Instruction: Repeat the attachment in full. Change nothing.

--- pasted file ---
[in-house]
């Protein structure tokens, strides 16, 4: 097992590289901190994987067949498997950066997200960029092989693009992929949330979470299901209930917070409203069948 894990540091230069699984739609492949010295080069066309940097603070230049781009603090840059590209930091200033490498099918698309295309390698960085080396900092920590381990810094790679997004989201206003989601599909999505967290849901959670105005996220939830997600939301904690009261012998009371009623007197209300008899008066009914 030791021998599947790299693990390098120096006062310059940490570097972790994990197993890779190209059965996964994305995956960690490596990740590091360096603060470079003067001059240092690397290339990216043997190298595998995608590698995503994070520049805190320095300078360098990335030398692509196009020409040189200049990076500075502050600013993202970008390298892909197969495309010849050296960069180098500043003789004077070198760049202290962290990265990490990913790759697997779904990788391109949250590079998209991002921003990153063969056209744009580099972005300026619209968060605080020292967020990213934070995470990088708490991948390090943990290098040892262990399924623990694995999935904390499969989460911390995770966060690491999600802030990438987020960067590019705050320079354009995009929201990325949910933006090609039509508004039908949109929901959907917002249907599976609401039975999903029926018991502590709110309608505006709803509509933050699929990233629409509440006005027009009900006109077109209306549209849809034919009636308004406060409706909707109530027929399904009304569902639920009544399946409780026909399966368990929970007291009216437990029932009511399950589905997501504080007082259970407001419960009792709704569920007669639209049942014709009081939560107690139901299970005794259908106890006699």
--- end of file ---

[in-house]
């Protein structure tokens, strides 16, 4: 097992590289901190994987067949498997950066997200960029092989693009992929949330979470299901209930917070409203069948 894990540091230069699984739609492949010295080069066309940097603070230049781009603090840059590209930091200033490498099918698309295309390698960085080396900092920590381990810094790679997004989201206003989601599909999505967290849901959670105005996220939830997600939301904690009261012998009371009623007197209300008899008066009914 030791021998599947790299693990390098120096006062310059940490570097972790994990197993890779190209059965996964994305995956960690490596990740590091360096603060470079003067001059240092690397290339990216043997190298595998995608590698995503994070520049805190320095300078360098990335030398692509196009020409040189200049990076500075502050600013993202970008390298892909197969495309010849050296960069180098500043003789004077070198760049202290962290990265990490990913790759697997779904990788391109949250590079998209991002921003990153063969056209744009580099972005300026619209968060605080020292967020990213934070995470990088708490991948390090943990290098040892262990399924623990694995999935904390499969989460911390995770966060690491999600802030990438987020960067590019705050320079354009995009929201990325949910933006090609039509508004039908949109929901959907917002249907599976609401039975999903029926018991502590709110309608505006709803509509933050699929990233629409509440006005027009009900006109077109209306549209849809034919009636308004406060409706909707109530027929399904009304569902639920009544399946409780026909399966368990929970007291009216437990029932009511399950589905997501504080007082259970407001419960009792709704569920007669639209049942014709009081939560107690139901299970005794259908106890006699």